Throughout this series I have been talking about goal setting – why to do it, when to do it, and how to do it.
This week I want to talk about some of the differences between good goals and bad goals. I have mentioned “Smart Goals” in the past, and they are really the standard out there as far as goal setting, and I’m not here to challenge that because I really do think it’s a great approach. But what I want to do now is dig a little bit deeper. I want to talk about some of the pitfalls to avoid – things that can make the goals that you set for your business difficult to implement.
Avoiding the Pitfalls
The first thing is to avoid picking a boring goal, or something that just feels like a big project. A good goal is something that is truly impactful to your business. It is something that inspires you, and allows you to look toward where your business is going. When setting out goals, sometimes people choose tactical items, very basic things that need to get done in their business, and set that up as a goal because they feel like if they make it a goal it will probably get done. But be careful of approaching goals that way. It’s okay to have one or two tactical goals on your list, but if you have too many of those you will lose some of your inspiration. In addition, it will be harder to find motivation during the hard times if everything on your list feels like a blocking and tackling kind of exercise. So try to mix it up: if you have four goals, make sure that at least one of them is inspirational.
The next thing I want to warn you about is setting up goals where it feels like there is no end in sight. This is the type of goal that feels like you’ll never accomplish it. So make sure when you’re setting goals, whether it’s the metric that you’re looking at or the timeline you’re putting in place, that they are truly reasonable. You want your goals to be things that can be completed and considered done. They shouldn’t be unobtainable wishes or dreams – they have to be something that’s more tangible.
And finally, something that happens in a lot of small business – especially with solopreneurs – is that sometimes personal projects or passions get priority in times and places they shouldn’t. This happens when people focus on pet projects that are not really relevant to their current business plan, or what the business is known for. These projects may even conflict with the business brand. Be careful that you’re not taking personal projects and stuffing them into something that looks like a goal. If you do this, what will happen is you’ll start to take the business down a path that is not consistent with the business that you have built. Here’s an example: Let’s say you have someone who loves technology – a person like myself. I love to make things digital and I love electronics. But because of that I have to be careful to make sure I’m not taking a project or process that shouldn’t be digitized and making that a priority in my business. I have to make sure that the things we’re doing in the business make sense. Sometimes projects benefit from a touch of technology, and the expenditure of resources is worthwhile. But other times it’s more cost effective, or advantageous to stick with something more old school. So, know where your weaknesses lie when it comes to this point and be careful of this pitfall.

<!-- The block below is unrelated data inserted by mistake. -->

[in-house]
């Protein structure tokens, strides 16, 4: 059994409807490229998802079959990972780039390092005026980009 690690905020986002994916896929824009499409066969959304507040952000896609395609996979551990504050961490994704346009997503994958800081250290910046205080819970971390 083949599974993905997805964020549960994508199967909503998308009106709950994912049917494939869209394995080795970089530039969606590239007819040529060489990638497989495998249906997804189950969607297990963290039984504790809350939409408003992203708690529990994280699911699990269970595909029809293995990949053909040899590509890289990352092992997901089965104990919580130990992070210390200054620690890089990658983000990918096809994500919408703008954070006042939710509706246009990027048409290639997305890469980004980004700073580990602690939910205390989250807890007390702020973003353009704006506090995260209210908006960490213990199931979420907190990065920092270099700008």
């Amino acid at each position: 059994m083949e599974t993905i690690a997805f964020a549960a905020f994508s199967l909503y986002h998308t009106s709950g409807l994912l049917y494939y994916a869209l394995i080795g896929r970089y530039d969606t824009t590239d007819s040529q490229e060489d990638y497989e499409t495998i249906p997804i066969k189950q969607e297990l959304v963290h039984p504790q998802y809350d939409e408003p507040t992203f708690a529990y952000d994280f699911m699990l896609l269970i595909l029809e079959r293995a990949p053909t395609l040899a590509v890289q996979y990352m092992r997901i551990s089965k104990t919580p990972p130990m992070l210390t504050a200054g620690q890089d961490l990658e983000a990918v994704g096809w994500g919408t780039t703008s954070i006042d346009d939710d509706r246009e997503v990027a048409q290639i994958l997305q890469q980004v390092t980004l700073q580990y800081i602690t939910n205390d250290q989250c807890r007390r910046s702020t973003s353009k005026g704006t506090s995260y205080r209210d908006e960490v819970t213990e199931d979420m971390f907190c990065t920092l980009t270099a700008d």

A Good Balance for Good Goals
A good set of goals always has a balance between internal influence and external influences. What I mean by that is the goals that you set can’t be 100% dependent on something else happening. Make sure there is a balance between your efforts and what you need externally (opportunities that need to be developed, your customers, etc). Sometimes when we dream too big, we dream that externally everything is going to work out perfectly for us – it’s like counting on getting green lights all the way to the airport because you’re running late. You can’t run your business that way. You have to know that you’re going to get some green lights, and you’re going to get some red lights. And that you need to leave early to get to the airport on time.
The Difference Between Good Goals and Bad Goals is part six of a series of articles that we are publishing on Setting Goals For Your Veg Business based on a Vegan Mainstream webinar, which you can watch for free here. Look for part seven next week!